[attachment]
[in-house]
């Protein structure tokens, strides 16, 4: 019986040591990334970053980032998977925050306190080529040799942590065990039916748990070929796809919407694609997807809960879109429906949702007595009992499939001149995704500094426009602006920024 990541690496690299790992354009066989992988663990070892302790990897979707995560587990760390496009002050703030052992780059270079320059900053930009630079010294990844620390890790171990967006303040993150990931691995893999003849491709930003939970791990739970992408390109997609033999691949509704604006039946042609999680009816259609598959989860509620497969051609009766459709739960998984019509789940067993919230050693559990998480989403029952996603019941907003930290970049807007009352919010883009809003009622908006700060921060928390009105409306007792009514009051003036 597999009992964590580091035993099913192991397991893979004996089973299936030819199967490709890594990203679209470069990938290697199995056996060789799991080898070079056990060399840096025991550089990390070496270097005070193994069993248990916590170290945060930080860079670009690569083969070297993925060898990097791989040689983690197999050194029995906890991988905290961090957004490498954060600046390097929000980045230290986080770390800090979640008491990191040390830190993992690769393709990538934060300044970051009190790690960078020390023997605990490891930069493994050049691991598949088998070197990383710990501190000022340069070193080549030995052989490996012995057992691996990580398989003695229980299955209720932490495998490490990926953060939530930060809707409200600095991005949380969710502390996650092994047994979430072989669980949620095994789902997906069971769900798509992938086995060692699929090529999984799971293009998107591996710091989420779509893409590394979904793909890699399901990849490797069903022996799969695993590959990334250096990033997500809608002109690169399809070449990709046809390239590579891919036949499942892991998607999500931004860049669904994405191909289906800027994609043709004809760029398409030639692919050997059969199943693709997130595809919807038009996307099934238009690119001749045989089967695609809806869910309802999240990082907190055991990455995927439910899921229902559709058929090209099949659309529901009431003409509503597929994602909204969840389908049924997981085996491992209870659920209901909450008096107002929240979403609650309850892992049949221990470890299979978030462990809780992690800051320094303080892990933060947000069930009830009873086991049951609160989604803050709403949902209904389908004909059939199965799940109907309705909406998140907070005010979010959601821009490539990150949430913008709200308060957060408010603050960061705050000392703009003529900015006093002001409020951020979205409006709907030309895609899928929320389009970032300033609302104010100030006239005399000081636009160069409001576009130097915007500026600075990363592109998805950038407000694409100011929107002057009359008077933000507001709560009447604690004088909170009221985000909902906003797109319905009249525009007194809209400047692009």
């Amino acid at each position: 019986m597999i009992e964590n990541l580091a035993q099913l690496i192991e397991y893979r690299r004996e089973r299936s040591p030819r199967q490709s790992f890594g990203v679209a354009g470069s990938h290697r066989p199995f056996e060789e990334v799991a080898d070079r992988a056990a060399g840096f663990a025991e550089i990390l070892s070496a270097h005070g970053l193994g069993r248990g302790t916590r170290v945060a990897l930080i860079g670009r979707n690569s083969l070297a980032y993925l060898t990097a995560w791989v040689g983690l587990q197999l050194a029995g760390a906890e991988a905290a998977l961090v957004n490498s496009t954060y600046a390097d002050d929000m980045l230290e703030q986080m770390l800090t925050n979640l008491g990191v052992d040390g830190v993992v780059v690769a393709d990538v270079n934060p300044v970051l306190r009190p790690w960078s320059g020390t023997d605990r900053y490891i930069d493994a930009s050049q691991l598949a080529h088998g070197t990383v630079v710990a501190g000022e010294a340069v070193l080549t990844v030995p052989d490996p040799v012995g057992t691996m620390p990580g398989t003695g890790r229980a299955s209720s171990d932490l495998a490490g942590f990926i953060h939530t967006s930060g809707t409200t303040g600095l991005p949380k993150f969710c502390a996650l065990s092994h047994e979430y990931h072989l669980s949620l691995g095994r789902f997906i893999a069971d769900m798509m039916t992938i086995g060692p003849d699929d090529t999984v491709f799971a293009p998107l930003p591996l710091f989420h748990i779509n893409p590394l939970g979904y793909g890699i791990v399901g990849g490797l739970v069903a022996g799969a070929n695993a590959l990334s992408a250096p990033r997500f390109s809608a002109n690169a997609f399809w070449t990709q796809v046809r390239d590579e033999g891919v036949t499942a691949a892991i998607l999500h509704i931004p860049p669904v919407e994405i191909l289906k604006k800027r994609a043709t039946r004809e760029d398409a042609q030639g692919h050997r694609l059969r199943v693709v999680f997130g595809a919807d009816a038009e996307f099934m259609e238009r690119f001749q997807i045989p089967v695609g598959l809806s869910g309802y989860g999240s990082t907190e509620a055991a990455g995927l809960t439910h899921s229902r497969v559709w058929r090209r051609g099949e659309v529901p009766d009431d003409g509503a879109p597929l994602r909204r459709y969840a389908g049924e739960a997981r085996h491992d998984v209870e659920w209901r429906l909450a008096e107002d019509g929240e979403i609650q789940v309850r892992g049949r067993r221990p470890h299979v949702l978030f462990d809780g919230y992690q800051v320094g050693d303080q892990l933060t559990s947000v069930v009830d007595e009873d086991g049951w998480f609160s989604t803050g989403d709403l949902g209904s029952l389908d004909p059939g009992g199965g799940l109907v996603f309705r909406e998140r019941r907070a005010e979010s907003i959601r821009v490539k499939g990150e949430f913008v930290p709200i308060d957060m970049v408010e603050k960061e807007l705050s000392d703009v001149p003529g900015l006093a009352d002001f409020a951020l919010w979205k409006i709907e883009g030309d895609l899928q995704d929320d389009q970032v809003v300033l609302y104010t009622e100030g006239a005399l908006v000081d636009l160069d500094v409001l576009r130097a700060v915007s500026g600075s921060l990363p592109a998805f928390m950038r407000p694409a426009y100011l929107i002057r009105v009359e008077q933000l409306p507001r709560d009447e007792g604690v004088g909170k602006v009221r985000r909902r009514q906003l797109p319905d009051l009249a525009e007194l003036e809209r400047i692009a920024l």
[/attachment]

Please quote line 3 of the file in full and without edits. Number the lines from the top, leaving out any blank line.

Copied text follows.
């Amino acid at each position: 019986m597999i009992e964590n990541l580091a035993q099913l690496i192991e397991y893979r690299r004996e089973r299936s040591p030819r199967q490709s790992f890594g990203v679209a354009g470069s990938h290697r066989p199995f056996e060789e990334v799991a080898d070079r992988a056990a060399g840096f663990a025991e550089i990390l070892s070496a270097h005070g970053l193994g069993r248990g302790t916590r170290v945060a990897l930080i860079g670009r979707n690569s083969l070297a980032y993925l060898t990097a995560w791989v040689g983690l587990q197999l050194a029995g760390a906890e991988a905290a998977l961090v957004n490498s496009t954060y600046a390097d002050d929000m980045l230290e703030q986080m770390l800090t925050n979640l008491g990191v052992d040390g830190v993992v780059v690769a393709d990538v270079n934060p300044v970051l306190r009190p790690w960078s320059g020390t023997d605990r900053y490891i930069d493994a930009s050049q691991l598949a080529h088998g070197t990383v630079v710990a501190g000022e010294a340069v070193l080549t990844v030995p052989d490996p040799v012995g057992t691996m620390p990580g398989t003695g890790r229980a299955s209720s171990d932490l495998a490490g942590f990926i953060h939530t967006s930060g809707t409200t303040g600095l991005p949380k993150f969710c502390a996650l065990s092994h047994e979430y990931h072989l669980s949620l691995g095994r789902f997906i893999a069971d769900m798509m039916t992938i086995g060692p003849d699929d090529t999984v491709f799971a293009p998107l930003p591996l710091f989420h748990i779509n893409p590394l939970g979904y793909g890699i791990v399901g990849g490797l739970v069903a022996g799969a070929n695993a590959l990334s992408a250096p990033r997500f390109s809608a002109n690169a997609f399809w070449t990709q796809v046809r390239d590579e033999g891919v036949t499942a691949a892991i998607l999500h509704i931004p860049p669904v919407e994405i191909l289906k604006k800027r994609a043709t039946r004809e760029d398409a042609q030639g692919h050997r694609l059969r199943v693709v999680f997130g595809a919807d009816a038009e996307f099934m259609e238009r690119f001749q997807i045989p089967v695609g598959l809806s869910g309802y989860g999240s990082t907190e509620a055991a990455g995927l809960t439910h899921s229902r497969v559709w058929r090209r051609g099949e659309v529901p009766d009431d003409g509503a879109p597929l994602r909204r459709y969840a389908g049924e739960a997981r085996h491992d998984v209870e659920w209901r429906l909450a008096e107002d019509g929240e979403i609650q789940v309850r892992g049949r067993r221990p470890h299979v949702l978030f462990d809780g919230y992690q800051v320094g050693d303080q892990l933060t559990s947000v069930v009830d007595e009873d086991g049951w998480f609160s989604t803050g989403d709403l949902g209904s029952l389908d004909p059939g009992g199965g799940l109907v996603f309705r909406e998140r019941r907070a005010e979010s907003i959601r821009v490539k499939g990150e949430f913008v930290p709200i308060d957060m970049v408010e603050k960061e807007l705050s000392d703009v001149p003529g900015l006093a009352d002001f409020a951020l919010w979205k409006i709907e883009g030309d895609l899928q995704d929320d389009q970032v809003v300033l609302y104010t009622e100030g006239a005399l908006v000081d636009l160069d500094v409001l576009r130097a700060v915007s500026g600075s921060l990363p592109a998805f928390m950038r407000p694409a426009y100011l929107i002057r009105v009359e008077q933000l409306p507001r709560d009447e007792g604690v004088g909170k602006v009221r985000r909902r009514q906003l797109p319905d009051l009249a525009e007194l003036e809209r400047i692009a920024l």